Free Motion Stitching

Learning Free-Motion

I suggest you read through the instructions before beginning and then practice on some scrap fabric pressed onto stabilizer. Even the best free-motion machinist should do some warm-up practice before beginning any project to ensure the stitching is correct. Ensure your practice sample is made using the same fabrics as your project, and use the same thread you intend on using. This is important to get your tension correct.

Settings and Foot

Make sure your machine is set for straight stitching. The length does not matter since that will be determined by the speed of your machine and how quickly you feed your fabric through the machine.

Bernina darning foot or free-motion foot

Put your darning foot or free motion foot onto your machine. This foot varies with different machines but is generally circular or oval in shape. Use an open-toed darning foot if you have one as this will give you more visibility.

If you do not have a darning foot, a spring needle may be used instead.

Lower or cover your feed dogs. If you are unsure how to do this, refer to your machine manual.

Some quilters prefer to sew with their feed dogs up. If you are going to do this, you must turn your stitch length to 0.


Place your practice sample under the foot and lower the presser foot. Notice how the sample can be moved around easily under the foot, even when it is lowered. This allows you to maneuver your work in any direction. You will be able to sew sideways, backward or at any angle without twisting the fabric.

Important: It is essential that you lower your presser foot so tension disks engage. If you forget, loops and thread nests will form on the back of your work. It is easy to forget because the foot does not sit flat on the sewing machine bed. Just as importantly, you should always make sure the presser foot is in the up position when threading your machine otherwise, the thread does not engage into the disks properly.

Drop the needle down into the sample, then bring it up again. Pull gently on the top thread to bring the bobbin thread to the surface of the fabric. Use a stiletto or long pin to catch the bobbin thread loop, pulling the end through to the top. Do this whenever you begin free motion stitching to avoid a thread nest on the back.

bobbin thread pulled up to top through layers

Hold the two thread ends firmly, but not so tightly that you put tension on the needle. Do a few stitches very close together. This locks off the ends. Later these can be clipped off close to the surface. At the end of your stitching, sew a few more stitches close together as you did at the beginning, to lock off your threads.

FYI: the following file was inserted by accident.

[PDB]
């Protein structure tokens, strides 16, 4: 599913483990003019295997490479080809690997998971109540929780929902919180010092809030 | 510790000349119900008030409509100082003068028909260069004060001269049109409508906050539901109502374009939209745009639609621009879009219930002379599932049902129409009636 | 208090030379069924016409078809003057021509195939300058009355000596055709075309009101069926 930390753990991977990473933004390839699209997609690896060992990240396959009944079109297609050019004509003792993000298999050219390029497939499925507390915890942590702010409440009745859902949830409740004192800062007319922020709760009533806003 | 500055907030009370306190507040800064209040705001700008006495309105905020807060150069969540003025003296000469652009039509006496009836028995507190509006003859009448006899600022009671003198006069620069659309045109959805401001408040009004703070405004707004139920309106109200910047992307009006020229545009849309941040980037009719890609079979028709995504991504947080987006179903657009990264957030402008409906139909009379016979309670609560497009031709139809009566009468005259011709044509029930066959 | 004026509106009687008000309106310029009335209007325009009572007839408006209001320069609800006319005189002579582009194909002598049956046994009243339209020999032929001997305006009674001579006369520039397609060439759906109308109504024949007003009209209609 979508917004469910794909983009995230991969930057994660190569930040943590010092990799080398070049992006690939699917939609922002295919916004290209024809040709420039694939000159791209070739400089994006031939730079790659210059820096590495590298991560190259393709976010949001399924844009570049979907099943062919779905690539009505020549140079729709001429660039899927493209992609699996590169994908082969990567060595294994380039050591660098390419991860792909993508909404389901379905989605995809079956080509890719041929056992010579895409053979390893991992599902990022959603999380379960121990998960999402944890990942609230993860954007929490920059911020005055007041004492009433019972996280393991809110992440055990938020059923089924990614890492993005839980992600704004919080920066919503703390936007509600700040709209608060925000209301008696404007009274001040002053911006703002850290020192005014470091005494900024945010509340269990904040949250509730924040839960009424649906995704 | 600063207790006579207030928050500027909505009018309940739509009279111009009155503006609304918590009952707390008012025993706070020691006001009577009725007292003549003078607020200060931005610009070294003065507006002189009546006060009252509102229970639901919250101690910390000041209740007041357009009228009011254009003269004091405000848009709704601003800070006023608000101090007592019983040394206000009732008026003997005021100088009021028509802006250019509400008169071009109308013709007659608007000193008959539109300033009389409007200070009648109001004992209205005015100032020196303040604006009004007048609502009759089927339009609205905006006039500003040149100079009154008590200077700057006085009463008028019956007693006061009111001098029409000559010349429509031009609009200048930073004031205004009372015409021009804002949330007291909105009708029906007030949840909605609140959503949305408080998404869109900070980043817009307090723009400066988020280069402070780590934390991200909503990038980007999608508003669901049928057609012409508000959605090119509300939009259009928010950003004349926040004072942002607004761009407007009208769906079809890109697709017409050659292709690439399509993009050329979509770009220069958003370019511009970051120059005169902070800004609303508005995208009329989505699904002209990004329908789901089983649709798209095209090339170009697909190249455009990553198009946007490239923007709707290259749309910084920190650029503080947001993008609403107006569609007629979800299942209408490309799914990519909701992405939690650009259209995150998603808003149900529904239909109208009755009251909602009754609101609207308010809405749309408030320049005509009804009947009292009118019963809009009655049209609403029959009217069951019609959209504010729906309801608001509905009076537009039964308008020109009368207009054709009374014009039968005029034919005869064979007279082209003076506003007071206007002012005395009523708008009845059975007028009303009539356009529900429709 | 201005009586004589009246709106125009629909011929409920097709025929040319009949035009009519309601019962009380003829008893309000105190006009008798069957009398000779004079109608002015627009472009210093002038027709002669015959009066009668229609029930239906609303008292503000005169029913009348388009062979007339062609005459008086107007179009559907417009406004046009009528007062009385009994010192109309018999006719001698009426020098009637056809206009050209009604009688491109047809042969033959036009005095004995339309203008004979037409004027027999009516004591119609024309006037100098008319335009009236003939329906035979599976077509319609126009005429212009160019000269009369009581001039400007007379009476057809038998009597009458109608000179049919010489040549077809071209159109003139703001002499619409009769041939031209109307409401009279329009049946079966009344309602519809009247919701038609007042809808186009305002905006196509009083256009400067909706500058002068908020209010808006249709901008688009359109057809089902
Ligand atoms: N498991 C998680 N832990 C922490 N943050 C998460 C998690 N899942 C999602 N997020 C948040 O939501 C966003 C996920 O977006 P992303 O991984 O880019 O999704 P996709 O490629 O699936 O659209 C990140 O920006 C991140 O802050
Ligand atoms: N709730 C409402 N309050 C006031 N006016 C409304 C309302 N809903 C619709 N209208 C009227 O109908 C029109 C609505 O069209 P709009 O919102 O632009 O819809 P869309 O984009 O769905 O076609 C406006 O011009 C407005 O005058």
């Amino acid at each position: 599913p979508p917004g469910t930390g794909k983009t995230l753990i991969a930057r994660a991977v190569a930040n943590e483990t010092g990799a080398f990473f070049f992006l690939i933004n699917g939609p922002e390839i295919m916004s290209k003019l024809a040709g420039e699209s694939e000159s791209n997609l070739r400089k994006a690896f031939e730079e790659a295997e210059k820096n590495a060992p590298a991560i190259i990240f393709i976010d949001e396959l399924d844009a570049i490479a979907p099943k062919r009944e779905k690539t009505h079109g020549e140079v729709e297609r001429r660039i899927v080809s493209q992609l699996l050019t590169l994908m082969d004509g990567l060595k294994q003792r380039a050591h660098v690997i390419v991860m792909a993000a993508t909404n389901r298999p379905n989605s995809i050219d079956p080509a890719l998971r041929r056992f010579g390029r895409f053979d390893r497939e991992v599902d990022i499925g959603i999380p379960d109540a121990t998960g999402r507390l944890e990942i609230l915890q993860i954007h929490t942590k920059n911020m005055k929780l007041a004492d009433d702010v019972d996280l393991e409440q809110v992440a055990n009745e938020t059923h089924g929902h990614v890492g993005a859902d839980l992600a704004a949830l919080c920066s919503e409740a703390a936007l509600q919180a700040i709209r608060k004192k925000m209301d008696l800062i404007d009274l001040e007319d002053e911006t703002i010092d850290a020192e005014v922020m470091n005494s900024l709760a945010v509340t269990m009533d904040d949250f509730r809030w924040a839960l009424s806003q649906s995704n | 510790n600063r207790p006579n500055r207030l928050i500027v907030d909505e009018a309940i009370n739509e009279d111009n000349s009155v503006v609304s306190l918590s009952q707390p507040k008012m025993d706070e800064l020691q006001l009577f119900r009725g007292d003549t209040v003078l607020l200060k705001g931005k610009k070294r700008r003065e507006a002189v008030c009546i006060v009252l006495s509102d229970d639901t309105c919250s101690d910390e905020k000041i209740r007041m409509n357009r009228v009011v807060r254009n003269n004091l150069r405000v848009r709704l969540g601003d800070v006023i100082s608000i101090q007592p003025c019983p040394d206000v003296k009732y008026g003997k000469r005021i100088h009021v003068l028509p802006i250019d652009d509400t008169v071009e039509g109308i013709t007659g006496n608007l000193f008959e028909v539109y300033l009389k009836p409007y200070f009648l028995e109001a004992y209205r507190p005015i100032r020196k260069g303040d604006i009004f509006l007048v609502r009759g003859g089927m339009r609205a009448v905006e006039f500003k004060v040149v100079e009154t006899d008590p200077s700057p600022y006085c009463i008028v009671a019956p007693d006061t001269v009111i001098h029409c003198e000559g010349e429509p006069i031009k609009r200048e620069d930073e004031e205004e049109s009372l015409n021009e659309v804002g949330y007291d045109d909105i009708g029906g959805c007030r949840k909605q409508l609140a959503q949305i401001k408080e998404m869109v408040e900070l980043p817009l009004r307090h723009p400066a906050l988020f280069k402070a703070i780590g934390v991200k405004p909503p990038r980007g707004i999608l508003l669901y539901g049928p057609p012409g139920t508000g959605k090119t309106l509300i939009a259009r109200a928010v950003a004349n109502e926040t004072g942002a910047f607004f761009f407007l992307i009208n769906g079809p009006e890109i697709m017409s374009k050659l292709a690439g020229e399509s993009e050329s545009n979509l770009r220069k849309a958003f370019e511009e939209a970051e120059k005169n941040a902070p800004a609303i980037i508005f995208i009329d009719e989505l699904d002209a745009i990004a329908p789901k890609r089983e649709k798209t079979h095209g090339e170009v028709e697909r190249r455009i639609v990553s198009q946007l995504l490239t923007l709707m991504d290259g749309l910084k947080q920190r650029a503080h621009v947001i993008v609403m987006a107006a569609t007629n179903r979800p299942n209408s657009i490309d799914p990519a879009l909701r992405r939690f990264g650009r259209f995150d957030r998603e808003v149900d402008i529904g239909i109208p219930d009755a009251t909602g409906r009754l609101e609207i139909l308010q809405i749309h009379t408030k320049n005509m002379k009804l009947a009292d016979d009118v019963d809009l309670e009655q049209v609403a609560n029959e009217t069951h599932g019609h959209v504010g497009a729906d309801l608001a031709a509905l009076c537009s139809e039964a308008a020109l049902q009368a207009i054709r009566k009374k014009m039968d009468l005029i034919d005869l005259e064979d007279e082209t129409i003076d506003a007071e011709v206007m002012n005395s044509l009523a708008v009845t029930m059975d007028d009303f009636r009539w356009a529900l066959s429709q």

Grip your fabric between your fingers and thumb. Tip: You may find Quilter's gloves useful to make gripping easier.

Run your machine at a medium to fast pace, moving your fabric underneath the needle. The stitch length is determined by the speed of your machine and the movement of your hands as you guide the fabric through the machine. The quicker the machine goes compared to your hand movement, the smaller the stitches will be. If you run your machine slowly and move the fabric quickly, your stitches will be too large and curves will become jagged.

 left stitching with small stitches has smooth curves; right stitching is jagged – stitches are too large
left stitching with small stitches has smooth curves;
right stitching is jagged – stitches are too large

Note: You do not have to run your machine at the highest speed, just stitch as fast as you can comfortably. Remember, you need to be in control of your machine, not have your machine in control of you.

I have a video of this procedure to help you see what it looks like in action.

It can be seen here: Free-motion Video Clip  Note: this video will open up a new window and is located on my blog. To view it, click the play button arrow on the second picture

Now start stitching by making a curved line. Stitch for several inches then remove your sample and check your stitches. Do you need to adjust the tension? Remember, your top thread needs to go down into the layers and your bobbin thread should not be visible on the top. It is fine if you see small dots of top thread underneath, but ensure your stitches do not form small loops, particularly when going around tight curves.

tension differences
tension loops


If you see loops on the back like this, it means the thread is not in the tension disks properly. Remove your top thread and re-thread your machine, ensuring the presser foot is in the up position.


If you see anything more than a small peak of top thread showing on the bottom or small loops are forming on the curves as shown in the picture above, then you will need to turn the tension knob to a higher number to tighten top thread. If you see bobbin thread on the top, your top tension is too tight. Reduce this by turning the tension knob to a lower number. Always check your manual if you are unfamiliar with the tension knob.

If you are unable to adjust your tension so no bobbin thread shows on the top, yet your stitches are formed correctly, use the same color thread on the bobbin as used on the top.

If you have the "Needle-down" option on your machine, select it so the needle stops in the down position.

Whenever you need to re-position your hands or change your hand grip on your fabric, always stop your machine first with the needle down into the fabric. Once the needle has come to a complete stop, you can re-position your hands.

Practice by stitching straight lines, curves, different shapes and even letters of the alphabet. Try stitching sideway and backward motions without turning your fabric. I am sure you will see a noticeable improvement between your early stitches and your current stitches. Keep practicing until you feel confident, remembering to stay relaxed.

free-motion stitching

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